r civil broils?
Would her lovely and calumniated queen, the virtuous Malesherbes, the learned Condorcet; would religion, personified in the pious ministers of the altar, courage and honor, in the host of high-minded nobles, and science, in its worthy representative, Lavoisier; would the daily hecatomb of loyalty and worth—would all have been immolated by the stroke of the guillotine?
or Russell and Sidney, and the long succession of victims of party and tyranny, by the axe?
The fires of Smithfield would not have blazed, nor, after the lapse of ages, should we yet shudder at the names of St. Bartholomew if the ordinary ecclesiastical law had not usurped the attributes of divine vengeance, and, by the sacrilegious and absurd doctrine that offences against the Deity were to be punished with death, given a pretext to these atrocities.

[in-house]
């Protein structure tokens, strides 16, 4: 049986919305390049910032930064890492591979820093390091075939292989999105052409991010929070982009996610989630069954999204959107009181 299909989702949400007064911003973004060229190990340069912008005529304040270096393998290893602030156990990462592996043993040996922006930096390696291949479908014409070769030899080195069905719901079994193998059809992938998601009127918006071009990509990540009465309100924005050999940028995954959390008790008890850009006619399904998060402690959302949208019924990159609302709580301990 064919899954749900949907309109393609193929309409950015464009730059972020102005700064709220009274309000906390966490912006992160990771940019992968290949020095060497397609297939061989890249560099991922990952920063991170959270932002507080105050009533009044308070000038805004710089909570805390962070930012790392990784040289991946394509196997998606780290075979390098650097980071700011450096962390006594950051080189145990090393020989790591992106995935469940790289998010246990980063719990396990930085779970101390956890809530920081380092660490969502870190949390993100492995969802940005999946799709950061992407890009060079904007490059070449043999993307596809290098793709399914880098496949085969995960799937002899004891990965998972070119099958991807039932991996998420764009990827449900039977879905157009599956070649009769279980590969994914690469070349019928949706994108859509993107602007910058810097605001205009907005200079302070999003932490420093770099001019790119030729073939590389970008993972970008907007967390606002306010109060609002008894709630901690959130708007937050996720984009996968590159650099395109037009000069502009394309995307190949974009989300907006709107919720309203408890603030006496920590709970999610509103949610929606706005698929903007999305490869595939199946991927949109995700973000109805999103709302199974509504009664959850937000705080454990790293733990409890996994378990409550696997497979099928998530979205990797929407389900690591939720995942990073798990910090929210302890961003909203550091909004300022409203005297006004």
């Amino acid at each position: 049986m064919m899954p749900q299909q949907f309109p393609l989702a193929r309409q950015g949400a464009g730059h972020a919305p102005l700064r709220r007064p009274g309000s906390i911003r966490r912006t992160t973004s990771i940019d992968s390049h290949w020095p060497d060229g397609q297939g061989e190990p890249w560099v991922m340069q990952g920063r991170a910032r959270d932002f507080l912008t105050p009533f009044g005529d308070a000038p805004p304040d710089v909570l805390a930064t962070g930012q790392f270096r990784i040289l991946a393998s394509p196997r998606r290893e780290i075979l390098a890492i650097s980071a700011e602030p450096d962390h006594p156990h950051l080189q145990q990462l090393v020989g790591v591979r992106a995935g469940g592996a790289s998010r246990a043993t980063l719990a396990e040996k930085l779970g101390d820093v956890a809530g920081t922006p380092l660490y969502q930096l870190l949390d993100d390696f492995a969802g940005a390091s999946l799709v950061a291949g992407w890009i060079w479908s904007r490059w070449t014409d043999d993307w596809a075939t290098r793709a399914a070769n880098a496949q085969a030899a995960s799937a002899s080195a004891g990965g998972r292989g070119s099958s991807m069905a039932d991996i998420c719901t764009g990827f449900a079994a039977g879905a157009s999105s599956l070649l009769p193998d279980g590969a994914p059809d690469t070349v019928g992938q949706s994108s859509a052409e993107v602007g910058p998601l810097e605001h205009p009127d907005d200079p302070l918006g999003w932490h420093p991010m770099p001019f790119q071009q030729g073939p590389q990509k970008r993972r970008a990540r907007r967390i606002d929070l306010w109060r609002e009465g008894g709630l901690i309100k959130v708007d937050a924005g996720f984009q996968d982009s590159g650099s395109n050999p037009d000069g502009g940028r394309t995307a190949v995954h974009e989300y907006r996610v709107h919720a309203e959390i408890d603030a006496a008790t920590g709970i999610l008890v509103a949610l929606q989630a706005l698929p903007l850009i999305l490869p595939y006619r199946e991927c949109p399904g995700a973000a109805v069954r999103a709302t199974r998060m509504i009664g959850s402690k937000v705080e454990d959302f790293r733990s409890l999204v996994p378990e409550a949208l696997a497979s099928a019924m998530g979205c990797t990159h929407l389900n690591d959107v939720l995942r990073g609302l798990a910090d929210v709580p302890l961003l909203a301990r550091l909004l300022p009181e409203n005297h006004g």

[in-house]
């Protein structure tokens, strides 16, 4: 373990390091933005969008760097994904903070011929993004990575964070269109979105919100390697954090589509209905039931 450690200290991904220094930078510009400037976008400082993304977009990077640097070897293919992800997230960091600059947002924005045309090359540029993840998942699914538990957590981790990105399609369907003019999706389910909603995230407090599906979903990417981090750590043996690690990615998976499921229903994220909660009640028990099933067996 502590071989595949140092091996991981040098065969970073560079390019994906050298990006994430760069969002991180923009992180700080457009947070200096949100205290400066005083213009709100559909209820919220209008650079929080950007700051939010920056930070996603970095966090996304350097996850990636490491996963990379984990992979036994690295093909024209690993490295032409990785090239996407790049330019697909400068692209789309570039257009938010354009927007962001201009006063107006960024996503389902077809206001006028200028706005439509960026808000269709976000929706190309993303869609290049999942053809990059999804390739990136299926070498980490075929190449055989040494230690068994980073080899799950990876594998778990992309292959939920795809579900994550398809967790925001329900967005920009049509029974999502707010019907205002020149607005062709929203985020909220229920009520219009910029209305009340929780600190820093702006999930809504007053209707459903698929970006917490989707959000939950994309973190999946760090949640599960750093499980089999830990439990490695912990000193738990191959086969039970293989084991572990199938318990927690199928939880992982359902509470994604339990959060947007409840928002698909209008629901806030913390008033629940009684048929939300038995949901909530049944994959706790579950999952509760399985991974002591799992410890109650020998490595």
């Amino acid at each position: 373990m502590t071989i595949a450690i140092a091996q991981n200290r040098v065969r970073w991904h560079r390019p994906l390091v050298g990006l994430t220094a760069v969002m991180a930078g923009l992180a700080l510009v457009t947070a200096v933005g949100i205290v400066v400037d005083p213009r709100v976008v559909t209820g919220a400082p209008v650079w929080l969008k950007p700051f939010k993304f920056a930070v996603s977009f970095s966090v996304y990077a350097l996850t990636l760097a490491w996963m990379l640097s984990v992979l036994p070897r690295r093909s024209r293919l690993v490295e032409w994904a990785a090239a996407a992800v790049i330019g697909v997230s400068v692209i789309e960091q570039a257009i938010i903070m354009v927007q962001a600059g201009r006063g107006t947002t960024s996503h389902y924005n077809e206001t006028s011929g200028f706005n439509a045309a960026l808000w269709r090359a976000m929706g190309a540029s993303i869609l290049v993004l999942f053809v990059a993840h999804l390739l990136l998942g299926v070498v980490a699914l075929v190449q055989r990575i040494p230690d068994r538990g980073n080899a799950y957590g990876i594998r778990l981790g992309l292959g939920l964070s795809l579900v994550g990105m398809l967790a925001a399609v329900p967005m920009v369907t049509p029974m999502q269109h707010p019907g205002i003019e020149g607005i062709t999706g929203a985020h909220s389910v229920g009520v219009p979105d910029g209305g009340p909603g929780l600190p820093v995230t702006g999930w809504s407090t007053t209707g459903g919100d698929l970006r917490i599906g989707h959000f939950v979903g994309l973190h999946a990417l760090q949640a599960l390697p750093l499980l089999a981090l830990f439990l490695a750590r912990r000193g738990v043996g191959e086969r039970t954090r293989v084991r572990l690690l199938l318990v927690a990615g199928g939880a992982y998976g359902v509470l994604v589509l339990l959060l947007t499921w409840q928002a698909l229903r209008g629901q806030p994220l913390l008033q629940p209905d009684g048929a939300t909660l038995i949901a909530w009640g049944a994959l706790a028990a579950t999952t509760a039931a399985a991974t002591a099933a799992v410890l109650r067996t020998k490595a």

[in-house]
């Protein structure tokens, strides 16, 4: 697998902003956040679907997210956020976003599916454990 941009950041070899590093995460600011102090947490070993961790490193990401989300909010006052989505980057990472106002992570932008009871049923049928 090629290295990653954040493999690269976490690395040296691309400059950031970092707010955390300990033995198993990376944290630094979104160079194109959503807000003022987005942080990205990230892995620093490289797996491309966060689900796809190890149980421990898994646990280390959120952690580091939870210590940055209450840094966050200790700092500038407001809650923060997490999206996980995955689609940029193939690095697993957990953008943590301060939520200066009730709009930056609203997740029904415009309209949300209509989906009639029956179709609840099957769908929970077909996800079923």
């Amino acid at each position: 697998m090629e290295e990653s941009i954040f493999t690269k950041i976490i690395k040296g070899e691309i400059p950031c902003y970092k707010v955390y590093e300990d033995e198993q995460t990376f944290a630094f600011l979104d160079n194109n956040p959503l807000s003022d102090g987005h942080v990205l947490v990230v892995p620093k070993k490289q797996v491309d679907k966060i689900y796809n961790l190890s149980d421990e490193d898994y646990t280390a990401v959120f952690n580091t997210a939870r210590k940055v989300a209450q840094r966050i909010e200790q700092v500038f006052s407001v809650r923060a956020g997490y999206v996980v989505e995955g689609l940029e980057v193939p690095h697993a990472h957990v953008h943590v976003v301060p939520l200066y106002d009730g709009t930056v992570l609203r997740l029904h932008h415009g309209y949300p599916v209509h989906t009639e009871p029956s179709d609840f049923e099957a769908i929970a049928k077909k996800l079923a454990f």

Nor, in the awful and mysterious scene on Mount Calvary, would that agony have been inflicted if, by the daily sight of the cross, as an instrument of